Meridian Star

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January 24, 2014

Anti-abortion movement faces a cold reality

WASHINGTON — By DANA MILBANK

 

WASHINGTON -- James Dobson's Focus on the Family asked Christians to pray for rain to fall on Barack Obama in 2008 when he accepted the presidential nomination. Various religious conservatives have said that hurricanes, earthquakes and other meteorological phenomena were divine punishment of wayward humans.

So what are we to make of Wednesday's March for Life on the Mall in Washington? The temperature was 12 degrees at the start of the annual anti-abortion event, the wind chill below zero, and participants were trudging about in snow and ice from the previous day's storm.

Crowd estimates for last year's event, the 40th anniversary of Roe v. Wade, went above half a million. The march routinely draws hundreds of thousands. But this time, about 25,000 were on the Mall. Piles of protest signs went unused. Faces turned red. And Dobson was so cold he could hardly talk.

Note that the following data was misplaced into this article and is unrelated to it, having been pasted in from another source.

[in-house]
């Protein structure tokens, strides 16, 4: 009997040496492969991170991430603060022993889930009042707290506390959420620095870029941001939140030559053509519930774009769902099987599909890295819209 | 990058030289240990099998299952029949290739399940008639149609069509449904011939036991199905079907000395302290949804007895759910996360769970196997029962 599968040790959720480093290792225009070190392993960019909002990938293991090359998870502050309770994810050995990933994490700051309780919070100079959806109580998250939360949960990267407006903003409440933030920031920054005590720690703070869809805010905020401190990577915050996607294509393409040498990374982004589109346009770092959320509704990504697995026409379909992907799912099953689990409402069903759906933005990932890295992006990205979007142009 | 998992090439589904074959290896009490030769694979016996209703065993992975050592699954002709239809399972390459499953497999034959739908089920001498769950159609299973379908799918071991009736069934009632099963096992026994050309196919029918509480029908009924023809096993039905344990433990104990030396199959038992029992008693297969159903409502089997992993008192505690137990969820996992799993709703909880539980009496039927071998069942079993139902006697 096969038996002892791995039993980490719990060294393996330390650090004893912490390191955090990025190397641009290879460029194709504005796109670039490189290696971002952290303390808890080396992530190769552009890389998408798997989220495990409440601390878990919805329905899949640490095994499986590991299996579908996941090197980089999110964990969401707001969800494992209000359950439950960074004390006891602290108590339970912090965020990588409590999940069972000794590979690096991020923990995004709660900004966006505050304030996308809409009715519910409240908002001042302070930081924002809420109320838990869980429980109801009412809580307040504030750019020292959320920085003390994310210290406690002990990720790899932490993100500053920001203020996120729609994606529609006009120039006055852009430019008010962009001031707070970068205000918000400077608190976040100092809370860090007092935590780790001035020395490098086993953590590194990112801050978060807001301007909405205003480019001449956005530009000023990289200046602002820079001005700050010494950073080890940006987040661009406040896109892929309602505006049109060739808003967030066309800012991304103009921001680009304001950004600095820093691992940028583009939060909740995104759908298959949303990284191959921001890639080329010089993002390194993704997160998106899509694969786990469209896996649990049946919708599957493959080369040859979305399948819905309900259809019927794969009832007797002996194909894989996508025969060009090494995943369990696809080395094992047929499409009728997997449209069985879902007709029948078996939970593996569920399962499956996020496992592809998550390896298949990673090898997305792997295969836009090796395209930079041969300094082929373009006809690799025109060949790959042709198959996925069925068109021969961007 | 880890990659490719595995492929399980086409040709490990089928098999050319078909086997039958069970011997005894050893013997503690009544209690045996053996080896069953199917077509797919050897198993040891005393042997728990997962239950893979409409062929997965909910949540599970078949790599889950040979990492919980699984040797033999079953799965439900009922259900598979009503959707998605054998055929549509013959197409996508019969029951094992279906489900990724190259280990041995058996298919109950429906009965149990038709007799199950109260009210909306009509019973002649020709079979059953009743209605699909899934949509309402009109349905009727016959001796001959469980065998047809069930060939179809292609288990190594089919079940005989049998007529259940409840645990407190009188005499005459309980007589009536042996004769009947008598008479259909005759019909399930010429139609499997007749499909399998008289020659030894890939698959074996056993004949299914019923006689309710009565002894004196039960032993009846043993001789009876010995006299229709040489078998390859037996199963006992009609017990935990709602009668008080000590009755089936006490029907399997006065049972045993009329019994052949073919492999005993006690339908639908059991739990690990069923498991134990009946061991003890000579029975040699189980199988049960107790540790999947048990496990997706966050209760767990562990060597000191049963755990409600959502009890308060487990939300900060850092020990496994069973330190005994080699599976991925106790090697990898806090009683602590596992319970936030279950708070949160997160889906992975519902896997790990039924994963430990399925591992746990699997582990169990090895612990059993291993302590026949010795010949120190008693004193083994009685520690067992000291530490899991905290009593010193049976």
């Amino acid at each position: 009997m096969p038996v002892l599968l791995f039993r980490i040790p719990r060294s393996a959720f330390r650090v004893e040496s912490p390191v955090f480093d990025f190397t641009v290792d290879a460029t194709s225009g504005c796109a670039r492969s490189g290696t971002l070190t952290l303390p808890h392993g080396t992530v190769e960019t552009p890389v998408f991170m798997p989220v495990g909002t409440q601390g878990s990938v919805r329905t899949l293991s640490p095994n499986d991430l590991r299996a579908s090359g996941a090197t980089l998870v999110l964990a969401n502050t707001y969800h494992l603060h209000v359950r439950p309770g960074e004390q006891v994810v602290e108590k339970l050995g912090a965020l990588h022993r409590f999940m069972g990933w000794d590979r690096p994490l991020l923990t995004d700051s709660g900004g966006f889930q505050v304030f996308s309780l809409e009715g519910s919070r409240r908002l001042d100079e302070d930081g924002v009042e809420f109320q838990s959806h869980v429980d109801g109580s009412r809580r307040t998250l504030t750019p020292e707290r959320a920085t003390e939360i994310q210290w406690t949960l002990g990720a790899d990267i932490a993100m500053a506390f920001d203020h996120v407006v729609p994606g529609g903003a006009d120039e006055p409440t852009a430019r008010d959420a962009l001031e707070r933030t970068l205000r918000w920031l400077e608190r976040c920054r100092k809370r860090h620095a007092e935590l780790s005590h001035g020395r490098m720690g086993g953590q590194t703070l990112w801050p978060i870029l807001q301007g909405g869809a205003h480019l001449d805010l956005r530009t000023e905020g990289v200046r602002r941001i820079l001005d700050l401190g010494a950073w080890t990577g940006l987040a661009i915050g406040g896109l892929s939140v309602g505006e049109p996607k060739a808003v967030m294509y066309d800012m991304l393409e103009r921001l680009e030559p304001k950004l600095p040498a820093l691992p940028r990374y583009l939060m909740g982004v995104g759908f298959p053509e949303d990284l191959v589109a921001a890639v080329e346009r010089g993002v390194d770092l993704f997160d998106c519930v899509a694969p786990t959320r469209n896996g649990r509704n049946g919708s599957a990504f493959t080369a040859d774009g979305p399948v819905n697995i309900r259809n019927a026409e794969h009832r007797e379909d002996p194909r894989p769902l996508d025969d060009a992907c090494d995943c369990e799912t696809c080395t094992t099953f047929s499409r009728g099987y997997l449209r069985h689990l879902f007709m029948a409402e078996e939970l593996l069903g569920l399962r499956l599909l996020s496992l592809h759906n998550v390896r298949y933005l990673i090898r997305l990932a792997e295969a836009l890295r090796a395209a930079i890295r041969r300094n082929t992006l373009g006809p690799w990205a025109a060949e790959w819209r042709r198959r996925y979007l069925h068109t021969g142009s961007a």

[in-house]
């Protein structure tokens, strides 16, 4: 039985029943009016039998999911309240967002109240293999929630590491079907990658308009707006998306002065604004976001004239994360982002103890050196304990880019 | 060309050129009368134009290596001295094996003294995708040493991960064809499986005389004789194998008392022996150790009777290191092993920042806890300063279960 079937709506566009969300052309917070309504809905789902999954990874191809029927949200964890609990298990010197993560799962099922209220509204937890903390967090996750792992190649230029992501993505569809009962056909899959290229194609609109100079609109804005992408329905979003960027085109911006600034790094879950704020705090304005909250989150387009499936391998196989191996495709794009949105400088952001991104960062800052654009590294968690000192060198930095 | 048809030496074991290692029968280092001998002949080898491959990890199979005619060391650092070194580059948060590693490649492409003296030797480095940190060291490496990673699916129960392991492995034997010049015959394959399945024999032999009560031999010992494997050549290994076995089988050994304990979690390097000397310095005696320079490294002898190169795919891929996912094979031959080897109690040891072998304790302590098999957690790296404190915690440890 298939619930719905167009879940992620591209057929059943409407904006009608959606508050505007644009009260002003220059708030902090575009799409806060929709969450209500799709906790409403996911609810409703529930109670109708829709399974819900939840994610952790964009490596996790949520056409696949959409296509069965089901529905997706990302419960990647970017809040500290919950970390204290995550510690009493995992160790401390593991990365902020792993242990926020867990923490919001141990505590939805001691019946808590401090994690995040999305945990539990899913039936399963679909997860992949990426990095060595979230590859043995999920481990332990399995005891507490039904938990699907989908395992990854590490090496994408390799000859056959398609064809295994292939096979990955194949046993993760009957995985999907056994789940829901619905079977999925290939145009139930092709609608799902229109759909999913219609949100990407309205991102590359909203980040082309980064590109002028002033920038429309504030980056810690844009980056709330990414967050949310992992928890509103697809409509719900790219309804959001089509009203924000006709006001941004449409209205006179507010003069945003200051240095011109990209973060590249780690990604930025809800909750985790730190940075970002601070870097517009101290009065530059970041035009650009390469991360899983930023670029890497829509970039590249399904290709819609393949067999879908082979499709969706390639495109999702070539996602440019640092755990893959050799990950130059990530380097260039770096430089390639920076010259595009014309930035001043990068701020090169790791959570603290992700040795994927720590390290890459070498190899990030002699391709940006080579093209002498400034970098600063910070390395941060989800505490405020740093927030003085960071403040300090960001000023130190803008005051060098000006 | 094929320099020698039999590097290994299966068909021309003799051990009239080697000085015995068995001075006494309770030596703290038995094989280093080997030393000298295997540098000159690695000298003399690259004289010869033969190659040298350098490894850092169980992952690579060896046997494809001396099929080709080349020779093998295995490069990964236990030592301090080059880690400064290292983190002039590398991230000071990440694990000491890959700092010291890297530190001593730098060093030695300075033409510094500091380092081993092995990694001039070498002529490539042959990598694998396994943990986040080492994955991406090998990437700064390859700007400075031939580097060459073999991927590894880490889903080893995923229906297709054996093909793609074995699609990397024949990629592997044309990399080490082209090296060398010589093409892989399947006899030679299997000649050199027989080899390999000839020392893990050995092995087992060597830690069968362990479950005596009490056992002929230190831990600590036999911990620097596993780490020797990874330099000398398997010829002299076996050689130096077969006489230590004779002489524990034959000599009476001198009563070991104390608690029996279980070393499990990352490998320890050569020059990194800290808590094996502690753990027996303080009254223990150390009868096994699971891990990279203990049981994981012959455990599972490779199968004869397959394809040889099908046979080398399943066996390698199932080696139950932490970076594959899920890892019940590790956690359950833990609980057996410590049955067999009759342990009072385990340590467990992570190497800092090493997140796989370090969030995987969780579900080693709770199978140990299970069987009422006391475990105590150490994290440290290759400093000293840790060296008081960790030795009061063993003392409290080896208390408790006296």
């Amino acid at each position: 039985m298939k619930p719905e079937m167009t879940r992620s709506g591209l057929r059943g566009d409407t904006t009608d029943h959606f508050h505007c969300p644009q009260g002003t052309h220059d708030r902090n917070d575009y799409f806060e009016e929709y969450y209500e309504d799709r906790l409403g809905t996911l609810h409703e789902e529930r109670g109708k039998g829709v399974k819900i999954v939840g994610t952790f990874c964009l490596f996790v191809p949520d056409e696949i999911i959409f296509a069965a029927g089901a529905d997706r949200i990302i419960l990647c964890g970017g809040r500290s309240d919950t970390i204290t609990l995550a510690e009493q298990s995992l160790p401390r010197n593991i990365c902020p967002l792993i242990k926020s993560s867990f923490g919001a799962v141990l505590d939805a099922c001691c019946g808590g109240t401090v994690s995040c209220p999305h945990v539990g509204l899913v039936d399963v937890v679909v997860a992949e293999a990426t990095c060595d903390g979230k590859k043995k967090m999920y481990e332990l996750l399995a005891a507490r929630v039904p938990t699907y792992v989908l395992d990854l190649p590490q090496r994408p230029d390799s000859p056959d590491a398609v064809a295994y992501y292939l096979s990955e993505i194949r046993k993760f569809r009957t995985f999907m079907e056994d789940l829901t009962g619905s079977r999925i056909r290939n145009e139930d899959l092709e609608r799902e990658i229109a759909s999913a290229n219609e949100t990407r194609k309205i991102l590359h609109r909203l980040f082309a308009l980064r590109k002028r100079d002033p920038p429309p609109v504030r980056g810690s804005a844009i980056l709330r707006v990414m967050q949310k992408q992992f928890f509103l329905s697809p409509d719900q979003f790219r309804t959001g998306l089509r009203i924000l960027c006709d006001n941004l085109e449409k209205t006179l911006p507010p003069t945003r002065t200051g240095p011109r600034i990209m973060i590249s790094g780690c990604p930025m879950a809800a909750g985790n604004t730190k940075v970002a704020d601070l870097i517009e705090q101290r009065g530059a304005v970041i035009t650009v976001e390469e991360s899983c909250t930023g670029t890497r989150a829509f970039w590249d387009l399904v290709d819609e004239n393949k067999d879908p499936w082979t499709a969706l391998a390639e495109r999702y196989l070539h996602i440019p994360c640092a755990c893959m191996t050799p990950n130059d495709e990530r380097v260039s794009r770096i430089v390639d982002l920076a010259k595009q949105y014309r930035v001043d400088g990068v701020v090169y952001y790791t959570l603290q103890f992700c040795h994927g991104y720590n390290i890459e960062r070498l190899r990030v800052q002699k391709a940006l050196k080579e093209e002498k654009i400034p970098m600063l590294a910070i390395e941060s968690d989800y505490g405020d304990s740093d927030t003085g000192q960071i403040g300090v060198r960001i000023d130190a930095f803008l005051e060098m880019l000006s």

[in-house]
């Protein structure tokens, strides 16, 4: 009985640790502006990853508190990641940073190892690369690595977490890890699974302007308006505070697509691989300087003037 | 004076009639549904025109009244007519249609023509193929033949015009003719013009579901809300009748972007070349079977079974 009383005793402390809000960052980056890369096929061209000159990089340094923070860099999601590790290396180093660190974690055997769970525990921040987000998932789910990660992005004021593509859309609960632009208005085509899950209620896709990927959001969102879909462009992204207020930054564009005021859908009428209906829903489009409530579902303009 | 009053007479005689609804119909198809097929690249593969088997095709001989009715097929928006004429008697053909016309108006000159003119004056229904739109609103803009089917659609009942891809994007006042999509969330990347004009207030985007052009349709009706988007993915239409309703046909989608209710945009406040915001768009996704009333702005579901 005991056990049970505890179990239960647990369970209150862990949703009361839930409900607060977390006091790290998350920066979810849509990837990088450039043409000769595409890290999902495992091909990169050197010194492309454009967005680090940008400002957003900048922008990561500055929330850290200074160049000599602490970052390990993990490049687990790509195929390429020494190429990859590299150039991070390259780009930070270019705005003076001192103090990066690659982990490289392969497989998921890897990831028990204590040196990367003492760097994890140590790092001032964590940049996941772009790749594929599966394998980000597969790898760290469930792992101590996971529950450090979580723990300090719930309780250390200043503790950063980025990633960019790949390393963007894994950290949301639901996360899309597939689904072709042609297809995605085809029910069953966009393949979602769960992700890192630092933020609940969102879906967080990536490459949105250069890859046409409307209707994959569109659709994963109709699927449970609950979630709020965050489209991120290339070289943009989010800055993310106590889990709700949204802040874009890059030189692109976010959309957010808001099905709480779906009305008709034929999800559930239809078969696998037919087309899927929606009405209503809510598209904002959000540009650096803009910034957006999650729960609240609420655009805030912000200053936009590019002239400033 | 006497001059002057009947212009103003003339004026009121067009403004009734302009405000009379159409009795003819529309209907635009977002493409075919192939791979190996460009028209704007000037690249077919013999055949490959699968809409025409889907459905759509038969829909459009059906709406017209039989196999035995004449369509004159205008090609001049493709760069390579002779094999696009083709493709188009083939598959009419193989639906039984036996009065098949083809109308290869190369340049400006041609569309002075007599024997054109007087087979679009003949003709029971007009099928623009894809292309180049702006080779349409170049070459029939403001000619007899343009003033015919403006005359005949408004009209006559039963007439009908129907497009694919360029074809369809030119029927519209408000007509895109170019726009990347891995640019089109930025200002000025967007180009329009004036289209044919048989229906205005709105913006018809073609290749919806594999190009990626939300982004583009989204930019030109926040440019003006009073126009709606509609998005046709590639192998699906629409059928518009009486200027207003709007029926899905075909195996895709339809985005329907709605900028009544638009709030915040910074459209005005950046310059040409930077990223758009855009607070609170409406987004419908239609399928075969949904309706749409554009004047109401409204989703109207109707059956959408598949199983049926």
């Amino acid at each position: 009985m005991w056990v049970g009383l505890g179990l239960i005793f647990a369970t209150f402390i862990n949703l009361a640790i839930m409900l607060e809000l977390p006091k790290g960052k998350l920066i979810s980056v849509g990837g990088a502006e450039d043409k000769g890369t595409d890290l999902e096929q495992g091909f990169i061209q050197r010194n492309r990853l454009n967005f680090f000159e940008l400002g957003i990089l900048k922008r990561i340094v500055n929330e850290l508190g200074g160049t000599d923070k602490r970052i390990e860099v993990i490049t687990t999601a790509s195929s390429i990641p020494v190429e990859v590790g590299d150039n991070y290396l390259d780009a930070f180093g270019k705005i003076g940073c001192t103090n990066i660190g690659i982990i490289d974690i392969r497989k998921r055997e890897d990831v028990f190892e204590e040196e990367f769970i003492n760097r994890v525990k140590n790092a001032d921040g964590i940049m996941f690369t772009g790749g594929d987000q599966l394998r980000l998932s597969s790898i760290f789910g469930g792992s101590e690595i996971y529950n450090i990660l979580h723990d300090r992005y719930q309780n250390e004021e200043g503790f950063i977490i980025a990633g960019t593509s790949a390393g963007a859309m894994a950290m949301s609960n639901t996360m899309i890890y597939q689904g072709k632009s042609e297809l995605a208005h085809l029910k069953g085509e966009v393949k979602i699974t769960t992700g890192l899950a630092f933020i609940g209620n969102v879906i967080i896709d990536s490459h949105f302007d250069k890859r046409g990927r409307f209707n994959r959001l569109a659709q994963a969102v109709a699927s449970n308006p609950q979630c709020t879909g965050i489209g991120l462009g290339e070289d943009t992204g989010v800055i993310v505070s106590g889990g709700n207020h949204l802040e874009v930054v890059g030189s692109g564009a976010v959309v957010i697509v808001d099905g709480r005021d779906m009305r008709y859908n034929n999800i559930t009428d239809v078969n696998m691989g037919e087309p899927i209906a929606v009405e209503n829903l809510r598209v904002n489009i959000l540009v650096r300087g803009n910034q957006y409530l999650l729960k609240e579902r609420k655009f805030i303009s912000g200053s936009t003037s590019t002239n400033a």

"Greetings to all you frozen people," the evangelical leader said. "Your faces are cold, but your hearts are on fire. What a wonderful thing to see this crowd on a snowy -- coley -- cold day like this." Dobson paused. "I can't make my mouth work," he said.

Dobson did not see the hand of God in the brutal conditions. Yet if there are weather gods, they may have been making a pointed comment about a movement that has become frozen in time.

Year after year, anti-abortion faithful assemble for the march, yet their goal is elusive. Gallup found last year that 26 percent thought abortion should be legal in any circumstance, 20 percent said it should be illegal in all cases, and 52 percent thought it should be legal in certain circumstances. In 1975, those numbers were 21, 22 and 54, respectively.

The anti-abortion movement has made progress in states limiting access to abortion. More than 50 such laws were enacted last year alone. But just last week, the Supreme Court reaffirmed Roe in rejecting an Arizona law that blocked abortions after 20 weeks. At the same time, advances in emergency contraception and chemical abortion agents have offset gains made in restricting access to traditional abortions.

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